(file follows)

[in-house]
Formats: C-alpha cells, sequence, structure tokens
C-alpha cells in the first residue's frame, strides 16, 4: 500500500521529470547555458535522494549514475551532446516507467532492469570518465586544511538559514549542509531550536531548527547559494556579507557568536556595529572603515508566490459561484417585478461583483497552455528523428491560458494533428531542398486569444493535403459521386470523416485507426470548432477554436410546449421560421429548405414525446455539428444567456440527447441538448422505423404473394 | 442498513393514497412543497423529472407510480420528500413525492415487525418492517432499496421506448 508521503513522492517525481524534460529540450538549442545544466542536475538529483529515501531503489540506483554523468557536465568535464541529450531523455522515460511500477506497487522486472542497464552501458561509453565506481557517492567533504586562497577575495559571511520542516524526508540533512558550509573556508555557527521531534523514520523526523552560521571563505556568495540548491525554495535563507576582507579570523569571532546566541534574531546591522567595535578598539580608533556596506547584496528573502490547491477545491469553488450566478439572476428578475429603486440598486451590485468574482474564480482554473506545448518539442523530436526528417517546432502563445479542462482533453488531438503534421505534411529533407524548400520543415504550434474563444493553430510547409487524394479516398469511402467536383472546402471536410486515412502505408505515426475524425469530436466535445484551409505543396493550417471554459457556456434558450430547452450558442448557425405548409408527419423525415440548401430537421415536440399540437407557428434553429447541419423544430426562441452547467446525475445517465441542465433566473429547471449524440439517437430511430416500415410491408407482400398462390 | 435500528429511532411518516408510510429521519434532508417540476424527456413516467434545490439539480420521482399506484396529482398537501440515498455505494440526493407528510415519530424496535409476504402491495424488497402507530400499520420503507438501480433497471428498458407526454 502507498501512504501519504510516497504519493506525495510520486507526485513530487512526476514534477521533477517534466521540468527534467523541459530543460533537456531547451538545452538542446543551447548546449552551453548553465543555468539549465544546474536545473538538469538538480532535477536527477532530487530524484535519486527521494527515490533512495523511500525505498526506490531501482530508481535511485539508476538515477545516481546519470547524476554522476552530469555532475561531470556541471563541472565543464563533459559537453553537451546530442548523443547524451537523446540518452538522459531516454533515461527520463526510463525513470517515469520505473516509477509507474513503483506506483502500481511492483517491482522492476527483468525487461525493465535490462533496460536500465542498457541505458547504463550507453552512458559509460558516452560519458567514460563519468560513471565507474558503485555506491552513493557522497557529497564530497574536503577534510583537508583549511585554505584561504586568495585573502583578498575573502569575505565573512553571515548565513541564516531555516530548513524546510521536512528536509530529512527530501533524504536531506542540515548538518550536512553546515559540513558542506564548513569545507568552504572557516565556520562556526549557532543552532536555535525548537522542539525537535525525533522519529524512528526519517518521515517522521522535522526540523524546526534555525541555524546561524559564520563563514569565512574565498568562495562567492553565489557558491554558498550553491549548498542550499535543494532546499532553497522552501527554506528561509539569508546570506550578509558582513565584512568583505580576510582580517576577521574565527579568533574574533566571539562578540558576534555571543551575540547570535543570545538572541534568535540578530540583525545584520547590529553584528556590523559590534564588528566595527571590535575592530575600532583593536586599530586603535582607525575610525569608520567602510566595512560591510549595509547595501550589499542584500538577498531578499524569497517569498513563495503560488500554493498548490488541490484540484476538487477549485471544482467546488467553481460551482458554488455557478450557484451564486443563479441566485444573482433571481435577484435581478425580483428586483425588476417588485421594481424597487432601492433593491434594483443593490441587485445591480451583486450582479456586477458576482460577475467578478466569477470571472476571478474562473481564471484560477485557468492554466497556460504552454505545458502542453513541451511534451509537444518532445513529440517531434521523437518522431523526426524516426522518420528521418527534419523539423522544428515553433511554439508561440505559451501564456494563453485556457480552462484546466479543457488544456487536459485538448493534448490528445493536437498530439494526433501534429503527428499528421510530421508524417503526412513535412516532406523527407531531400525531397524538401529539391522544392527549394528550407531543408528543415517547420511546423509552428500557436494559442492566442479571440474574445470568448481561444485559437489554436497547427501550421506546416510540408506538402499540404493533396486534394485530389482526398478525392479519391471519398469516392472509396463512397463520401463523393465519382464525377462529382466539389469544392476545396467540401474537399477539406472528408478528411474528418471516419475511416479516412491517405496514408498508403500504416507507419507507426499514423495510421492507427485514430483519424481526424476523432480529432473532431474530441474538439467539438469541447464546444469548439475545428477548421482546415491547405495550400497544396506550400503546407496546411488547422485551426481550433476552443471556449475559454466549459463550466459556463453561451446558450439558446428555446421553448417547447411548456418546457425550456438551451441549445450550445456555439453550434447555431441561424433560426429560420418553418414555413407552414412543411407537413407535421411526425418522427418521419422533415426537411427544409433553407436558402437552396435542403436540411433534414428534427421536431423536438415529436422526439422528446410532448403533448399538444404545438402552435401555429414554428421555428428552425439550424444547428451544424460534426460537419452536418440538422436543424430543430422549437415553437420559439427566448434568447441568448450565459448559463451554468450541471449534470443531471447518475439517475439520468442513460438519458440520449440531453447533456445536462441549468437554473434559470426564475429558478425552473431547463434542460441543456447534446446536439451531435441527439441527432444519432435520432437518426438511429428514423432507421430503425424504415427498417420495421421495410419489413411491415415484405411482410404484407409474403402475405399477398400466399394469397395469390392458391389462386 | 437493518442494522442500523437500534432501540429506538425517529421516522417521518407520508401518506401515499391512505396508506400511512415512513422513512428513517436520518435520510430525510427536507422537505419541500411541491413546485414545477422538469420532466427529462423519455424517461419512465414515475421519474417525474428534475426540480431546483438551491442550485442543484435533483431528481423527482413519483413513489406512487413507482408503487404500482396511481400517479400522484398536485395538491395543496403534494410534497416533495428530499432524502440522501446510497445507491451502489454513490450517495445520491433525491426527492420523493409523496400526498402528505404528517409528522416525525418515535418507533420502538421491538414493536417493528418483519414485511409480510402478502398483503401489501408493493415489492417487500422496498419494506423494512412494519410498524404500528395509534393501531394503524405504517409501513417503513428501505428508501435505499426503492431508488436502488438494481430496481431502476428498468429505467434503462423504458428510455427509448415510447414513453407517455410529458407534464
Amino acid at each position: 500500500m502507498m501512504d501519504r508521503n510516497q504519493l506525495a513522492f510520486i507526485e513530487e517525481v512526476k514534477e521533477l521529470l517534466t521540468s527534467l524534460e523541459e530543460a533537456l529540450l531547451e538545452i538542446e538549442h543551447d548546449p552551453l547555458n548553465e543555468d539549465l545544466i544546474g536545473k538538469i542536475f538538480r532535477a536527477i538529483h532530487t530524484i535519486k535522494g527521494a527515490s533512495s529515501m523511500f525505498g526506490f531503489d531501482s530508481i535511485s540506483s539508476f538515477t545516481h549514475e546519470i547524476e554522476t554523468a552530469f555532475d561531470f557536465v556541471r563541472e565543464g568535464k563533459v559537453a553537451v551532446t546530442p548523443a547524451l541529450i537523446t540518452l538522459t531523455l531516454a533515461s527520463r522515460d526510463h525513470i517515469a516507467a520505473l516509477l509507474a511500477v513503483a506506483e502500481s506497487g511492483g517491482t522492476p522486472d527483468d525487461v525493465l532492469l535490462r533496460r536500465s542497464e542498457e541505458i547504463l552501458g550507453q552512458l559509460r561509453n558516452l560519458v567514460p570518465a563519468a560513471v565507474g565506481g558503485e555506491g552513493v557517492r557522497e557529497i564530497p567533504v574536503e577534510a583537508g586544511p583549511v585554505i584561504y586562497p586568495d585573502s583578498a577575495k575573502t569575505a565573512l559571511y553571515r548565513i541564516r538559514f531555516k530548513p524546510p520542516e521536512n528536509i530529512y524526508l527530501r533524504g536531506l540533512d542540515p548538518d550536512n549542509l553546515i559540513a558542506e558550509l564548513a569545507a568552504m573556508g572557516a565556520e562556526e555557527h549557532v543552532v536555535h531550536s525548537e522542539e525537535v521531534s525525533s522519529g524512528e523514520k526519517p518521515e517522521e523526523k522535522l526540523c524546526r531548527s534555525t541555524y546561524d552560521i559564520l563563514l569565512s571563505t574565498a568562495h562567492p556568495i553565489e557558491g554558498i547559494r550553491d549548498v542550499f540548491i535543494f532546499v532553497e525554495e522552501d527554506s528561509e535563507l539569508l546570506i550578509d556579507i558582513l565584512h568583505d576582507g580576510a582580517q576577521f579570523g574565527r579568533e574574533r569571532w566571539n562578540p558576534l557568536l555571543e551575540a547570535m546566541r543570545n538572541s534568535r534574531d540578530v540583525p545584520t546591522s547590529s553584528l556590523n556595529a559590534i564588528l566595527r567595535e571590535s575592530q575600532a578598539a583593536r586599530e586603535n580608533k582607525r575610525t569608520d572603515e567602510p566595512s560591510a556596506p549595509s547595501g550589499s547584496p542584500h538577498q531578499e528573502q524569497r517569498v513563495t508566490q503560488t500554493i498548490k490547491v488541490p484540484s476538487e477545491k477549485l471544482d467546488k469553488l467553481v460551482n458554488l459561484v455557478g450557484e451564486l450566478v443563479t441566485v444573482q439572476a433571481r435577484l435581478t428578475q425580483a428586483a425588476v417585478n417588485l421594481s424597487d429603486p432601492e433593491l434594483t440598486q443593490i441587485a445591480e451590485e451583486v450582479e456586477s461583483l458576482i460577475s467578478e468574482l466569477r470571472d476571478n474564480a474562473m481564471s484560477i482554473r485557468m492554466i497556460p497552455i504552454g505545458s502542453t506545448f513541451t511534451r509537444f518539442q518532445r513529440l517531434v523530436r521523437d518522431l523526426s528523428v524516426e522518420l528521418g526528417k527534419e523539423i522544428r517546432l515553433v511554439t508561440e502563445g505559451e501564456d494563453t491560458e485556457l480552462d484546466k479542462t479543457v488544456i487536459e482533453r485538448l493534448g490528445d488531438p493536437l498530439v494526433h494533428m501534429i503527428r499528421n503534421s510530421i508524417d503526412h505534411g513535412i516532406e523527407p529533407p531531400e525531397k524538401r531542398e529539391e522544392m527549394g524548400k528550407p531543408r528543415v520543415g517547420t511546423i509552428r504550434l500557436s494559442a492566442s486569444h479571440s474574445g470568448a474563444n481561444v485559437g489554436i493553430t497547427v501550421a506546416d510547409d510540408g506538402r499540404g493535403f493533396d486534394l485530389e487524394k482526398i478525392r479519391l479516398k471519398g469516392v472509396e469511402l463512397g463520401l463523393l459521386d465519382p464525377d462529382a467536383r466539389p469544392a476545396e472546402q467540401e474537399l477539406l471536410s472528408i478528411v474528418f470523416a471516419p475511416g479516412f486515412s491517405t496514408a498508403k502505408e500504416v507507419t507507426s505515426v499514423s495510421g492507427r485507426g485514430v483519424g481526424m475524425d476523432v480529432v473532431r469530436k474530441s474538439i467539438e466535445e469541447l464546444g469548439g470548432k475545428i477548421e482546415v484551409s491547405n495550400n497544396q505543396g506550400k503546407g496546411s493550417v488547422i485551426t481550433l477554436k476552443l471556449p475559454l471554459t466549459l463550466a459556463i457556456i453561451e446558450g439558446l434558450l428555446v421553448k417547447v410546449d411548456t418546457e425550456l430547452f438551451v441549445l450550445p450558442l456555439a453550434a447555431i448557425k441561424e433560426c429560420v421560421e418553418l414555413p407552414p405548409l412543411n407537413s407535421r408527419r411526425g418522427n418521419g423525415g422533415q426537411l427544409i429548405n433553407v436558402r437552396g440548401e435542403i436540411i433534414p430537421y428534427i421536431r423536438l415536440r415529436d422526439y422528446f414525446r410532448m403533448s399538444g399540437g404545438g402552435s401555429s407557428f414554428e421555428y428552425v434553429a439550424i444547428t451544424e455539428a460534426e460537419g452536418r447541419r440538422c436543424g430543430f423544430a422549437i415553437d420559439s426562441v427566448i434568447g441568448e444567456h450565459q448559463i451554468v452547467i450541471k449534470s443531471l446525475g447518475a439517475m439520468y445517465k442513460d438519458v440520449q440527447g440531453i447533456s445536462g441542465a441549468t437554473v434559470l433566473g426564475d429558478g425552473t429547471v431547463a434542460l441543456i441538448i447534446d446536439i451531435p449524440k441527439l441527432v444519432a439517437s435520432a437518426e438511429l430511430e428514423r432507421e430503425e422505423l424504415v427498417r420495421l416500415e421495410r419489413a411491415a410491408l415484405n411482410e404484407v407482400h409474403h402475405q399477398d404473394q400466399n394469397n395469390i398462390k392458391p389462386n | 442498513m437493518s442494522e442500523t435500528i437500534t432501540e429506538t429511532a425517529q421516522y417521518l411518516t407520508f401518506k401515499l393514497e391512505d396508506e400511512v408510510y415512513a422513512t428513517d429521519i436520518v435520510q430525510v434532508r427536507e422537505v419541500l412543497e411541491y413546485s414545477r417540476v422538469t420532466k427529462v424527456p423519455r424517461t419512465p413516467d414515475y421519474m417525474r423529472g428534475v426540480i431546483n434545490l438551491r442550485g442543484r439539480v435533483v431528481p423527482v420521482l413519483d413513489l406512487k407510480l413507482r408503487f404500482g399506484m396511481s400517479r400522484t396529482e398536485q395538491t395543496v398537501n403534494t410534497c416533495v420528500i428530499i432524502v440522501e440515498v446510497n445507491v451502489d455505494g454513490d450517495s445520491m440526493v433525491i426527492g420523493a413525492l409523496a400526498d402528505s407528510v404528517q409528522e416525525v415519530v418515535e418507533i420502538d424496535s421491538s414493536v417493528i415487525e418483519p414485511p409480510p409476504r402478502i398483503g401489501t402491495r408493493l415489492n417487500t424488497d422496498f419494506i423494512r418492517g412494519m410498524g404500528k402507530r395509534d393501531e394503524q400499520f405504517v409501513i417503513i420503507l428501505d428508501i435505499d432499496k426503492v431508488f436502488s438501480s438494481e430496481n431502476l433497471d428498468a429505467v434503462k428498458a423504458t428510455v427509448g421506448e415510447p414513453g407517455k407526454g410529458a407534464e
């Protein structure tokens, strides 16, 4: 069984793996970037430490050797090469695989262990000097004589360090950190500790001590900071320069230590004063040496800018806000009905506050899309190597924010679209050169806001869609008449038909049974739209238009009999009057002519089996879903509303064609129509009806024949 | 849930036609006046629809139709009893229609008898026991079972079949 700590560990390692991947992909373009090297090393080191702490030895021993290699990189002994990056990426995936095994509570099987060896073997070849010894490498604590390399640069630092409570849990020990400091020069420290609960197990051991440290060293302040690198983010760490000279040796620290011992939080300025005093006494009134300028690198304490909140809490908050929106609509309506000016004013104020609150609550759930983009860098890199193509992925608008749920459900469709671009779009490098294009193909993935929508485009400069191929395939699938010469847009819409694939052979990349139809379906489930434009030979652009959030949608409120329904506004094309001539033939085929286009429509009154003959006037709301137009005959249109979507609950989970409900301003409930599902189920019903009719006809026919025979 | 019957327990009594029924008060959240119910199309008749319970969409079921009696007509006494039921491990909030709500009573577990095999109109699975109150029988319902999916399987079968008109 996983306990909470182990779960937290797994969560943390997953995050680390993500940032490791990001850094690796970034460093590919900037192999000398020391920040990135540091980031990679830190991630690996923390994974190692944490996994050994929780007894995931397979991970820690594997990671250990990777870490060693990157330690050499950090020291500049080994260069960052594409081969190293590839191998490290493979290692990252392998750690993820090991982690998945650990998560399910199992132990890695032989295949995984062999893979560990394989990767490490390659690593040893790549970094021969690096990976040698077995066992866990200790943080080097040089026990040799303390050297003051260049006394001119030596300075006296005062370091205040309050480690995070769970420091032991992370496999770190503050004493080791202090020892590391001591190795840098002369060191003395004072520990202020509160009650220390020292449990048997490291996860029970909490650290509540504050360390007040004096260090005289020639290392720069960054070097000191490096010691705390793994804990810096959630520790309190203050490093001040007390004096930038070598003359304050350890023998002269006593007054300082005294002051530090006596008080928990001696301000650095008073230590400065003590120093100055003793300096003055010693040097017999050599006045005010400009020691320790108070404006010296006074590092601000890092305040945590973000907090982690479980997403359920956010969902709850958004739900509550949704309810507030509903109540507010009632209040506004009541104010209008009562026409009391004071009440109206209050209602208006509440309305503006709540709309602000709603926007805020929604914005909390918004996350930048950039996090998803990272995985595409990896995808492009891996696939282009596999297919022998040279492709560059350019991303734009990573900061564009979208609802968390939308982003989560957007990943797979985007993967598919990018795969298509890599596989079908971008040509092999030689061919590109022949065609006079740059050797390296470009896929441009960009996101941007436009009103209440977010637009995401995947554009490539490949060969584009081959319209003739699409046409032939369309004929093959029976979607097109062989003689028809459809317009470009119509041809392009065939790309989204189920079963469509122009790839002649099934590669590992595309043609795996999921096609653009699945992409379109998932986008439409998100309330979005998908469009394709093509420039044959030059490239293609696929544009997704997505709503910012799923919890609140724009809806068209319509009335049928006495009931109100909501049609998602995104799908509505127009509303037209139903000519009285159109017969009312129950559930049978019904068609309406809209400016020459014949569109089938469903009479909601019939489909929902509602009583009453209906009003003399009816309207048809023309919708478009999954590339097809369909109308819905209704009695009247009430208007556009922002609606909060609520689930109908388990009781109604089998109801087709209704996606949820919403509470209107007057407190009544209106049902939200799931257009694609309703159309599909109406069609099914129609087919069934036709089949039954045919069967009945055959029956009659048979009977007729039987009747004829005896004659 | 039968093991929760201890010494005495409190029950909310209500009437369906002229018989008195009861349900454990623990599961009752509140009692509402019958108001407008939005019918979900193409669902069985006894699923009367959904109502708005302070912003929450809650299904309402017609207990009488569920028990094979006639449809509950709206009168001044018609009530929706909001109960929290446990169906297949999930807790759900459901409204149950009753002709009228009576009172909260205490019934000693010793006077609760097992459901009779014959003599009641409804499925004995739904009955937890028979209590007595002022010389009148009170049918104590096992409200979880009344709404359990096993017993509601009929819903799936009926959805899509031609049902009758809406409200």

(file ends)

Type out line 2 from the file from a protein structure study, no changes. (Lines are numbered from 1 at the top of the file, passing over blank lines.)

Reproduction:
Formats: C-alpha cells, sequence, structure tokens